Time Management

Get Rid of Brain Clutter Better time management isn’t the only solution to feeling overwhelmed. You may have a case of “brain clutter.” When you’re feeling stressed and unproductive, your first instinct might be to look for a better system: A better system to manage your time A better system to manage your projects A better system to manage your life Before you blame the system, first check to see if you have excessive mental friction and brain clutter. As Brigid Schulte explains in her book, Overwhelmed: Work, Love and Play When No One Has the Time, “Getting a handle on overwhelm was not just about creating more space and order on my calendar and in my office, but doing the same in my mind.” Eliminating mental friction will create that space and order in your mind. Typical causes of mental friction include: Ambivalence, indecision and self-doubt Tolerations Unfinished projects Random mental clutter Unclutter Your Brain Ambivalence and Indecision In a study published in the Journal of Experimental Social Psychology, researcher Frenk van Harreveld discovered that “When ambivalence is high, choice is unpleasant because of the uncertainty about the consequences of the choice.” All of that unpleasantness leads to procrastination. The simplest way to reduce ambivalence is to be very clear about what’s most important to you, and narrow it down to just a few priorities. When you aren’t constantly caught up between competing priorities, you have more energy to take action. If you have multiple roles in your life, your priorities will shift throughout the day. Decide on your priorities for specific periods of time and you will...

Toxic Leadership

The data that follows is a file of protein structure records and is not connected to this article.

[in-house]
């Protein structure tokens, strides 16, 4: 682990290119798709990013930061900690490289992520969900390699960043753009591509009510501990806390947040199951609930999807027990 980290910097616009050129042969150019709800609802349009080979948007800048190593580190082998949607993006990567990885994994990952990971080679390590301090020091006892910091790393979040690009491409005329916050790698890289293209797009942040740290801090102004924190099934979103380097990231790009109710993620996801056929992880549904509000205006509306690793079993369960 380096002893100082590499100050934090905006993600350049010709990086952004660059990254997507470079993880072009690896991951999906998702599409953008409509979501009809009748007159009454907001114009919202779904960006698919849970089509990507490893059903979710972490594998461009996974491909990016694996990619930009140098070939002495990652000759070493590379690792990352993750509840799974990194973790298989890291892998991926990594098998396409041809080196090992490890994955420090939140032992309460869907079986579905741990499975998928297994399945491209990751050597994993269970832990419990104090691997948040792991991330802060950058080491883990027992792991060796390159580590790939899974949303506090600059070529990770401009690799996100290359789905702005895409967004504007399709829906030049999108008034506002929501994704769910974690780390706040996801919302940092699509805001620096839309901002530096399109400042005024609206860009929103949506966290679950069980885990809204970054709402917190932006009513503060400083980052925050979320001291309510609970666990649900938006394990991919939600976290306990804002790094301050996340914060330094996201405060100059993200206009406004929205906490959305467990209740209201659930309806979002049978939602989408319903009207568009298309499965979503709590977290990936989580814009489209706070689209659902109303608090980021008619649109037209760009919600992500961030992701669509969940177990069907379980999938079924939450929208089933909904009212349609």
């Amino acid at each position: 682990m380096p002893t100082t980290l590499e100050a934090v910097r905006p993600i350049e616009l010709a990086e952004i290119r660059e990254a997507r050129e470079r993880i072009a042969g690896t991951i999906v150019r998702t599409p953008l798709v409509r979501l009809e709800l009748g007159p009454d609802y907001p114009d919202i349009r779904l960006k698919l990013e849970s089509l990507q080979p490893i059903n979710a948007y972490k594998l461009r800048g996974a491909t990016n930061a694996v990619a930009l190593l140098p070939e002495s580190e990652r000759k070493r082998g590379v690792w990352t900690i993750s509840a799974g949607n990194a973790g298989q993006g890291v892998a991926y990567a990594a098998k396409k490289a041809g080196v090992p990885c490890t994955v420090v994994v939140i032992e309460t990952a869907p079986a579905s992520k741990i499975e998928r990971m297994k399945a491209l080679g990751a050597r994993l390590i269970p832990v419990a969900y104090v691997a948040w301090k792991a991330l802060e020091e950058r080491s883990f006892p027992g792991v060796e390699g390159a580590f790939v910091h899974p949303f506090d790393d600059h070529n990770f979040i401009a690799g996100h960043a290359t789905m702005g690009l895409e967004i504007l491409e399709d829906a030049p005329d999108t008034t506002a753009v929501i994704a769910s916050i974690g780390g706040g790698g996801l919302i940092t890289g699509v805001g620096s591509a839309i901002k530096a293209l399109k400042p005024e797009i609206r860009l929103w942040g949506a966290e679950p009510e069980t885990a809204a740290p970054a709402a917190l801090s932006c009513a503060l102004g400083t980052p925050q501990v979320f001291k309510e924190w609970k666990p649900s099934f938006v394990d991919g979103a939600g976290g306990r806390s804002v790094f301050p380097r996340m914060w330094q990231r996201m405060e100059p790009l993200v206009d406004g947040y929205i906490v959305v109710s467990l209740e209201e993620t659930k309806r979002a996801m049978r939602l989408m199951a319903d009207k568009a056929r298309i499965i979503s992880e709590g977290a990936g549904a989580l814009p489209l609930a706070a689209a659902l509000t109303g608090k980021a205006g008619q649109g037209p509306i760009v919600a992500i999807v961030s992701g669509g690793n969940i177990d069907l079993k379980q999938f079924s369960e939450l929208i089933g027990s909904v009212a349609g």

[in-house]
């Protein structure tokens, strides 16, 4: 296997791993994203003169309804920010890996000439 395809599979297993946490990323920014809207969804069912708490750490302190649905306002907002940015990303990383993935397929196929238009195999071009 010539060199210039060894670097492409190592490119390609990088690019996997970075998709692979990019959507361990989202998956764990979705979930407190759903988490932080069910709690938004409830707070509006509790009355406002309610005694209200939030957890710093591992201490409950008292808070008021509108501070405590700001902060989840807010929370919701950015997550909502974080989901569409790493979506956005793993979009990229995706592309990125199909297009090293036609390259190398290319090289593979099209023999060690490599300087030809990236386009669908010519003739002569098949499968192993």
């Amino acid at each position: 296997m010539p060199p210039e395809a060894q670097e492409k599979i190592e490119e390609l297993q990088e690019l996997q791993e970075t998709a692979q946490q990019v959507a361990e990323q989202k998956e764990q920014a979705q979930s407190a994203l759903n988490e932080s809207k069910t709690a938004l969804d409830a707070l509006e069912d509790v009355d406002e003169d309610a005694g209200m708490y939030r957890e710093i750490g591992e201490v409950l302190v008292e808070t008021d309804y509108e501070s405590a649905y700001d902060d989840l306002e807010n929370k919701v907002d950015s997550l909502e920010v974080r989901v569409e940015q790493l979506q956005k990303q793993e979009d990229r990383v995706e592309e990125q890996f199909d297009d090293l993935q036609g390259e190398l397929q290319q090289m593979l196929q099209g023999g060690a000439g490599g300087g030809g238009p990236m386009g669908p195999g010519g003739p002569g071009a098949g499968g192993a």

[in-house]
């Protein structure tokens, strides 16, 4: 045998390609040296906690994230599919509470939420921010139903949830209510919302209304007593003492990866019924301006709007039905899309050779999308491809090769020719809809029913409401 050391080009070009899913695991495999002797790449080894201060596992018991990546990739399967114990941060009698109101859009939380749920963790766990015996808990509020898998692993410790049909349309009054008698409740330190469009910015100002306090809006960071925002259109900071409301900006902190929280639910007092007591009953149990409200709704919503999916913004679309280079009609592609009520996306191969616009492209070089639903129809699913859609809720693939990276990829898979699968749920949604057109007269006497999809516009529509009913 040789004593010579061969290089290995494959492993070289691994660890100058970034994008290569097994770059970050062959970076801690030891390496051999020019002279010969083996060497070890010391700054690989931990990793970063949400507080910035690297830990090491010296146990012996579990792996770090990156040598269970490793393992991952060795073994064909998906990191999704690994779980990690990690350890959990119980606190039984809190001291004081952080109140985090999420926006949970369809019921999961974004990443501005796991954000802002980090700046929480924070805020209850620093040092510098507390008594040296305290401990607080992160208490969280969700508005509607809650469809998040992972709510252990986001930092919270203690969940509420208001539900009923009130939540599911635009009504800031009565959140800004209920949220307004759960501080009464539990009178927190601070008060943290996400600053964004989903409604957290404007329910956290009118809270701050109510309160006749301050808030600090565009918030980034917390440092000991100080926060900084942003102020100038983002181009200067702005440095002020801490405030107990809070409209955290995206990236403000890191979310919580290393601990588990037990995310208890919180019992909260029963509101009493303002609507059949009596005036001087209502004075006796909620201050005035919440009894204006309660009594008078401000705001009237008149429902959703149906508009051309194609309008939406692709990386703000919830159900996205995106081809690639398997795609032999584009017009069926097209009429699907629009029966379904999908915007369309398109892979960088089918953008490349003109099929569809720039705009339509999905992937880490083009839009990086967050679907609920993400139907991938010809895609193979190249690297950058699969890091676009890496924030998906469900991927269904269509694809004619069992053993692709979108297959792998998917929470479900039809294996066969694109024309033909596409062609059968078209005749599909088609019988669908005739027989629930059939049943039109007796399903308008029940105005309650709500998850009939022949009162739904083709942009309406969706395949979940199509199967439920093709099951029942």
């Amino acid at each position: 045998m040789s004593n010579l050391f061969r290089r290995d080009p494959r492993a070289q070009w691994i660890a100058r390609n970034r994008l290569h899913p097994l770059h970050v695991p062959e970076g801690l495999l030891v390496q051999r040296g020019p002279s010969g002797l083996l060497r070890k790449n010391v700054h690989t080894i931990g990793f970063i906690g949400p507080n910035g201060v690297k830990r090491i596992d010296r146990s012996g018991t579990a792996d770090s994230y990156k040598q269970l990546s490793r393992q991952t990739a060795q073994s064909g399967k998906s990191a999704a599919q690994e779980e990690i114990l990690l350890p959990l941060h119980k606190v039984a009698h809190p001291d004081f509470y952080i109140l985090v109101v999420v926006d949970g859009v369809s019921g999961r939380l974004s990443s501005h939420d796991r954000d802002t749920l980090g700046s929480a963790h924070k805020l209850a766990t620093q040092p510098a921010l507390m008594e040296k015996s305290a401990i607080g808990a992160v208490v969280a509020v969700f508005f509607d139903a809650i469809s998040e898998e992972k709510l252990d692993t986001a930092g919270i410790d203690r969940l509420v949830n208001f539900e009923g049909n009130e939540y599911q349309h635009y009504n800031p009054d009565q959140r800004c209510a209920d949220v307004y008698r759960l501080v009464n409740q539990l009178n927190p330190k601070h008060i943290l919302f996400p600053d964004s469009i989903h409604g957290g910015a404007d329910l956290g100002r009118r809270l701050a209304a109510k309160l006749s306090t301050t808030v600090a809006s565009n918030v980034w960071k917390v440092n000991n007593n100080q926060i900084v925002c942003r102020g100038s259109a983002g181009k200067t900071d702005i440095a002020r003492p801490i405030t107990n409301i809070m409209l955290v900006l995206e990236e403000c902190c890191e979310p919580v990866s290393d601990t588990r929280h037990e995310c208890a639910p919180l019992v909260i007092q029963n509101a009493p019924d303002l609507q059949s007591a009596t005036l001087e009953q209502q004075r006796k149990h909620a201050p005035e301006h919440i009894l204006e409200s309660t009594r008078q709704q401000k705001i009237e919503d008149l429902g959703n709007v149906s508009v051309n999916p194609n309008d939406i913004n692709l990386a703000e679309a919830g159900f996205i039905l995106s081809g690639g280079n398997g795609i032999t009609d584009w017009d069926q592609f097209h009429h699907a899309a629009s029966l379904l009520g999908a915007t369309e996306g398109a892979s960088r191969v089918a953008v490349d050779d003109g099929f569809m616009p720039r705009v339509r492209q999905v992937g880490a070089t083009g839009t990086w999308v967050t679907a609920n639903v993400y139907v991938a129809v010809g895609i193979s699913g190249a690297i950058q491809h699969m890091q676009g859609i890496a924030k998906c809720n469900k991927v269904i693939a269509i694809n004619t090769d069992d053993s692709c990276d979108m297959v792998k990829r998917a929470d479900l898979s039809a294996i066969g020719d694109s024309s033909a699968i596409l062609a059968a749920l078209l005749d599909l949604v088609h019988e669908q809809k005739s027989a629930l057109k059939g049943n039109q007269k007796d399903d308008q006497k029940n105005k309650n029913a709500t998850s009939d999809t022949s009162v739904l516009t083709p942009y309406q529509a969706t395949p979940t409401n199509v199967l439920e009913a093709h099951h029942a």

A New Look at Solutions Much has been written about toxic leaders with psychopathic traits and narcissistic personality disorders. Bad leaders leave a trail of diminishing returns, ruined reputations, failed products, employee litigation and disheartened staffs. But applying labels doesn’t solve any problems. Leadership is relationship-driven, and organizational toxicity involves all levels – from followers to executive boards. Chopping off the rotting head won’t do the trick when the entire organizational system has been infected. Companies that replace one dysfunctional leader with another often run through a series of CEOs in an attempt to find the right savior. They’re effectively changing seats on the Titanic. Signs of Toxicity There is no precise definition of toxic behavior. Most people recognize it as displays of arrogance, selfishness, manipulation, bullying, callousness and control. Toxic bosses may be smooth and polished with people they need, but disrespectful and harsh with subordinates. Many toxic bosses achieve spectacular results and wind up in the limelight, so their transgressions are forgiven or tolerated. They use their ability to manipulate people to further their own careers, no matter the cost to the organization or its people. In the short term, they act like heroes and create loyal followers who produce great results. In the long term, they create enemies, bend rules, and push the limits of ethics and relationships.When business results are positive, toxic behaviors may go unchecked. But when the bottom line takes a dip, CEOs lose their patience. Resisting External Help Unfortunately, companies often call in coaches or consultants only after reluctantly acknowledging the scope of their problems. Even when they do ask for help,...